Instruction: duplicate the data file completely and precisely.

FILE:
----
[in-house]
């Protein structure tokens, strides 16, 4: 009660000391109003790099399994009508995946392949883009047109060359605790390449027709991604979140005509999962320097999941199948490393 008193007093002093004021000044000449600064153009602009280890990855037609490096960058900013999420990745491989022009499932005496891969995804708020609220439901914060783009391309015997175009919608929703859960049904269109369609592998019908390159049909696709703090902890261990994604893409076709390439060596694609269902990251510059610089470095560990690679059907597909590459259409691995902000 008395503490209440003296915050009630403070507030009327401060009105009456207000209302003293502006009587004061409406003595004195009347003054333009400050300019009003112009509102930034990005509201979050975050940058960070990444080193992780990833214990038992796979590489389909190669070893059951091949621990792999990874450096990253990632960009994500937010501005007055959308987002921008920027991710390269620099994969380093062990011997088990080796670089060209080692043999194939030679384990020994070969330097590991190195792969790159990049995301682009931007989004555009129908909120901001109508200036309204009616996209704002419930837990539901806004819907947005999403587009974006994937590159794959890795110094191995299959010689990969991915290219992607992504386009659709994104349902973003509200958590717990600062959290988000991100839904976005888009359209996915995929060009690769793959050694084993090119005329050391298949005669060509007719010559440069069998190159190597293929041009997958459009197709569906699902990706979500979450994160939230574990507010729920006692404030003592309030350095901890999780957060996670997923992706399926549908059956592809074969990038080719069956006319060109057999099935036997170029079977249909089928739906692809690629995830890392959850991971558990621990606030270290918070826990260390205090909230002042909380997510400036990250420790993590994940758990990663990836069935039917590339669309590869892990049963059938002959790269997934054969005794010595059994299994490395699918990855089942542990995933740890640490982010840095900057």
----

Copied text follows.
[in-house]
């Protein structure tokens, strides 16, 4: 009660000391109003790099399994009508995946392949883009047109060359605790390449027709991604979140005509999962320097999941199948490393 008193007093002093004021000044000449600064153009602009280890990855037609490096960058900013999420990745491989022009499932005496891969995804708020609220439901914060783009391309015997175009919608929703859960049904269109369609592998019908390159049909696709703090902890261990994604893409076709390439060596694609269902990251510059610089470095560990690679059907597909590459259409691995902000 008395503490209440003296915050009630403070507030009327401060009105009456207000209302003293502006009587004061409406003595004195009347003054333009400050300019009003112009509102930034990005509201979050975050940058960070990444080193992780990833214990038992796979590489389909190669070893059951091949621990792999990874450096990253990632960009994500937010501005007055959308987002921008920027991710390269620099994969380093062990011997088990080796670089060209080692043999194939030679384990020994070969330097590991190195792969790159990049995301682009931007989004555009129908909120901001109508200036309204009616996209704002419930837990539901806004819907947005999403587009974006994937590159794959890795110094191995299959010689990969991915290219992607992504386009659709994104349902973003509200958590717990600062959290988000991100839904976005888009359209996915995929060009690769793959050694084993090119005329050391298949005669060509007719010559440069069998190159190597293929041009997958459009197709569906699902990706979500979450994160939230574990507010729920006692404030003592309030350095901890999780957060996670997923992706399926549908059956592809074969990038080719069956006319060109057999099935036997170029079977249909089928739906692809690629995830890392959850991971558990621990606030270290918070826990260390205090909230002042909380997510400036990250420790993590994940758990990663990836069935039917590339669309590869892990049963059938002959790269997934054969005794010595059994299994490395699918990855089942542990995933740890640490982010840095900057």